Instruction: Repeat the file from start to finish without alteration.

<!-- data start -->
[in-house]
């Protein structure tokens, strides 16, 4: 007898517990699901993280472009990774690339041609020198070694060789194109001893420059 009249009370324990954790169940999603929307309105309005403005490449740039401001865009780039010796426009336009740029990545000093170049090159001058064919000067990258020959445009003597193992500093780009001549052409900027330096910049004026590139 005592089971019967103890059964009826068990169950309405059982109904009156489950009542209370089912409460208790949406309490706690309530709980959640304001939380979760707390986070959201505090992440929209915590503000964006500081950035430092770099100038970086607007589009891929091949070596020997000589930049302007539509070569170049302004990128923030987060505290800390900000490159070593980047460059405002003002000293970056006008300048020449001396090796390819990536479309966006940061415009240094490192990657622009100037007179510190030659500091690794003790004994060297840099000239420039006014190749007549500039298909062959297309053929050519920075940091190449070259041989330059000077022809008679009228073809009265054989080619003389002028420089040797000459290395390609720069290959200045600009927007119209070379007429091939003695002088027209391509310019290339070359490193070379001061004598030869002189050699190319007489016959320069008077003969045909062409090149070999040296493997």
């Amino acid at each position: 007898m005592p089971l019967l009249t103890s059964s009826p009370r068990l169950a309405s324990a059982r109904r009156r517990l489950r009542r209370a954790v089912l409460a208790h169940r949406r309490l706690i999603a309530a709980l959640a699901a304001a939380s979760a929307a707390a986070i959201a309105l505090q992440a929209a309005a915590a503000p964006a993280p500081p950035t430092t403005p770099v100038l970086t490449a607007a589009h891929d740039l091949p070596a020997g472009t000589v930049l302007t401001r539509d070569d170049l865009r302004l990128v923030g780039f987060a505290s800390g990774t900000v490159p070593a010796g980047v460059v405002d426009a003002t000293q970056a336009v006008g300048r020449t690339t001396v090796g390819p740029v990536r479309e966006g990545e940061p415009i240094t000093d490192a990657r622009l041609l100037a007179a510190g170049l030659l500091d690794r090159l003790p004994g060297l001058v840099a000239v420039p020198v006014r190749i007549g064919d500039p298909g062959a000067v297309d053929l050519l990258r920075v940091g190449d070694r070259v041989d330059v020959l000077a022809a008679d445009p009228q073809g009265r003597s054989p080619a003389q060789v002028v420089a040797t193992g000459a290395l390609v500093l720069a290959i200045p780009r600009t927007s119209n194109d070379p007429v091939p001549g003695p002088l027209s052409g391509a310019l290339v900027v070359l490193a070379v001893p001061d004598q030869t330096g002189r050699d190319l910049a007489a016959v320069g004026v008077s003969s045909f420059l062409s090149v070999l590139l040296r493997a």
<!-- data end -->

[in-house]
């Protein structure tokens, strides 16, 4: 007898517990699901993280472009990774690339041609020198070694060789194109001893420059 009249009370324990954790169940999603929307309105309005403005490449740039401001865009780039010796426009336009740029990545000093170049090159001058064919000067990258020959445009003597193992500093780009001549052409900027330096910049004026590139 005592089971019967103890059964009826068990169950309405059982109904009156489950009542209370089912409460208790949406309490706690309530709980959640304001939380979760707390986070959201505090992440929209915590503000964006500081950035430092770099100038970086607007589009891929091949070596020997000589930049302007539509070569170049302004990128923030987060505290800390900000490159070593980047460059405002003002000293970056006008300048020449001396090796390819990536479309966006940061415009240094490192990657622009100037007179510190030659500091690794003790004994060297840099000239420039006014190749007549500039298909062959297309053929050519920075940091190449070259041989330059000077022809008679009228073809009265054989080619003389002028420089040797000459290395390609720069290959200045600009927007119209070379007429091939003695002088027209391509310019290339070359490193070379001061004598030869002189050699190319007489016959320069008077003969045909062409090149070999040296493997």
């Amino acid at each position: 007898m005592p089971l019967l009249t103890s059964s009826p009370r068990l169950a309405s324990a059982r109904r009156r517990l489950r009542r209370a954790v089912l409460a208790h169940r949406r309490l706690i999603a309530a709980l959640a699901a304001a939380s979760a929307a707390a986070i959201a309105l505090q992440a929209a309005a915590a503000p964006a993280p500081p950035t430092t403005p770099v100038l970086t490449a607007a589009h891929d740039l091949p070596a020997g472009t000589v930049l302007t401001r539509d070569d170049l865009r302004l990128v923030g780039f987060a505290s800390g990774t900000v490159p070593a010796g980047v460059v405002d426009a003002t000293q970056a336009v006008g300048r020449t690339t001396v090796g390819p740029v990536r479309e966006g990545e940061p415009i240094t000093d490192a990657r622009l041609l100037a007179a510190g170049l030659l500091d690794r090159l003790p004994g060297l001058v840099a000239v420039p020198v006014r190749i007549g064919d500039p298909g062959a000067v297309d053929l050519l990258r920075v940091g190449d070694r070259v041989d330059v020959l000077a022809a008679d445009p009228q073809g009265r003597s054989p080619a003389q060789v002028v420089a040797t193992g000459a290395l390609v500093l720069a290959i200045p780009r600009t927007s119209n194109d070379p007429v091939p001549g003695p002088l027209s052409g391509a310019l290339v900027v070359l490193a070379v001893p001061d004598q030869t330096g002189r050699d190319l910049a007489a016959v320069g004026v008077s003969s045909f420059l062409s090149v070999l590139l040296r493997a």